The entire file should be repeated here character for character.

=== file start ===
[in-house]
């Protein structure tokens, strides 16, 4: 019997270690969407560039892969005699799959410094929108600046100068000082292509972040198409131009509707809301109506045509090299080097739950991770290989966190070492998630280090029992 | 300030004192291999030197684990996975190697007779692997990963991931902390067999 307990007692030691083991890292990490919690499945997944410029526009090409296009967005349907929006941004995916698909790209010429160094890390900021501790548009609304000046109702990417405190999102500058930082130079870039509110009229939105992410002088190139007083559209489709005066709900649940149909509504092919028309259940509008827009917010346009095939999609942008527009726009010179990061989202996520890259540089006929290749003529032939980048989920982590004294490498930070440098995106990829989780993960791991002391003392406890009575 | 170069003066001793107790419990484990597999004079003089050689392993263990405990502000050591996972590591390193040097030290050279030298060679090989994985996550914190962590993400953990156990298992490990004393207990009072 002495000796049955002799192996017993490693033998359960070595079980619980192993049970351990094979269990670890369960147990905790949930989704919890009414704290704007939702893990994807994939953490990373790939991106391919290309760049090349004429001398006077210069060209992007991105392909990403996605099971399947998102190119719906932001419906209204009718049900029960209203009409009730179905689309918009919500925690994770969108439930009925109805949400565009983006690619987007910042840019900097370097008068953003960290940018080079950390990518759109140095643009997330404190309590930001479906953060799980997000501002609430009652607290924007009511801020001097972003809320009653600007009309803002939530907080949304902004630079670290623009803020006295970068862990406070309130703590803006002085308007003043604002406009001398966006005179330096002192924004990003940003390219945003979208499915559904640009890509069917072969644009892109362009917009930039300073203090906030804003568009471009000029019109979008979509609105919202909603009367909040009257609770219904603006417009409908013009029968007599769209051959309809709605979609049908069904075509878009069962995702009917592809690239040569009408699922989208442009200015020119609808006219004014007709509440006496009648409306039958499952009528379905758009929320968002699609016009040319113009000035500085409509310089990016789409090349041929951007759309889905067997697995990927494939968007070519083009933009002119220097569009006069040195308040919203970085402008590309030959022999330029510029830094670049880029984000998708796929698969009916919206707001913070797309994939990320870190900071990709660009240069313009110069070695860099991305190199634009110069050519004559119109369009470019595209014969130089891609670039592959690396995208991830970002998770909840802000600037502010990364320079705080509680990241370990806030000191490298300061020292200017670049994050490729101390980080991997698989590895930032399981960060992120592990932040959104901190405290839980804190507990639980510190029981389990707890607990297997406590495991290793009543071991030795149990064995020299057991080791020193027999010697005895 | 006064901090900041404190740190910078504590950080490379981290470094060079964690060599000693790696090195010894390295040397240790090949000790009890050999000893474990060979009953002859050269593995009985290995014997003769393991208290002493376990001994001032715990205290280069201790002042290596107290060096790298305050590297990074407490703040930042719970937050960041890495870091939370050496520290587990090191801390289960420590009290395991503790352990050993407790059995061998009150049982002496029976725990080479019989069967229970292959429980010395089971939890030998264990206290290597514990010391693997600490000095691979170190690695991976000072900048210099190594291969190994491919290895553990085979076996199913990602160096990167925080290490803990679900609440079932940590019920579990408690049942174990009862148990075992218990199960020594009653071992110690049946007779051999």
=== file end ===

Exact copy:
[in-house]
């Protein structure tokens, strides 16, 4: 019997270690969407560039892969005699799959410094929108600046100068000082292509972040198409131009509707809301109506045509090299080097739950991770290989966190070492998630280090029992 | 300030004192291999030197684990996975190697007779692997990963991931902390067999 307990007692030691083991890292990490919690499945997944410029526009090409296009967005349907929006941004995916698909790209010429160094890390900021501790548009609304000046109702990417405190999102500058930082130079870039509110009229939105992410002088190139007083559209489709005066709900649940149909509504092919028309259940509008827009917010346009095939999609942008527009726009010179990061989202996520890259540089006929290749003529032939980048989920982590004294490498930070440098995106990829989780993960791991002391003392406890009575 | 170069003066001793107790419990484990597999004079003089050689392993263990405990502000050591996972590591390193040097030290050279030298060679090989994985996550914190962590993400953990156990298992490990004393207990009072 002495000796049955002799192996017993490693033998359960070595079980619980192993049970351990094979269990670890369960147990905790949930989704919890009414704290704007939702893990994807994939953490990373790939991106391919290309760049090349004429001398006077210069060209992007991105392909990403996605099971399947998102190119719906932001419906209204009718049900029960209203009409009730179905689309918009919500925690994770969108439930009925109805949400565009983006690619987007910042840019900097370097008068953003960290940018080079950390990518759109140095643009997330404190309590930001479906953060799980997000501002609430009652607290924007009511801020001097972003809320009653600007009309803002939530907080949304902004630079670290623009803020006295970068862990406070309130703590803006002085308007003043604002406009001398966006005179330096002192924004990003940003390219945003979208499915559904640009890509069917072969644009892109362009917009930039300073203090906030804003568009471009000029019109979008979509609105919202909603009367909040009257609770219904603006417009409908013009029968007599769209051959309809709605979609049908069904075509878009069962995702009917592809690239040569009408699922989208442009200015020119609808006219004014007709509440006496009648409306039958499952009528379905758009929320968002699609016009040319113009000035500085409509310089990016789409090349041929951007759309889905067997697995990927494939968007070519083009933009002119220097569009006069040195308040919203970085402008590309030959022999330029510029830094670049880029984000998708796929698969009916919206707001913070797309994939990320870190900071990709660009240069313009110069070695860099991305190199634009110069050519004559119109369009470019595209014969130089891609670039592959690396995208991830970002998770909840802000600037502010990364320079705080509680990241370990806030000191490298300061020292200017670049994050490729101390980080991997698989590895930032399981960060992120592990932040959104901190405290839980804190507990639980510190029981389990707890607990297997406590495991290793009543071991030795149990064995020299057991080791020193027999010697005895 | 006064901090900041404190740190910078504590950080490379981290470094060079964690060599000693790696090195010894390295040397240790090949000790009890050999000893474990060979009953002859050269593995009985290995014997003769393991208290002493376990001994001032715990205290280069201790002042290596107290060096790298305050590297990074407490703040930042719970937050960041890495870091939370050496520290587990090191801390289960420590009290395991503790352990050993407790059995061998009150049982002496029976725990080479019989069967229970292959429980010395089971939890030998264990206290290597514990010391693997600490000095691979170190690695991976000072900048210099190594291969190994491919290895553990085979076996199913990602160096990167925080290490803990679900609440079932940590019920579990408690049942174990009862148990075992218990199960020594009653071992110690049946007779051999």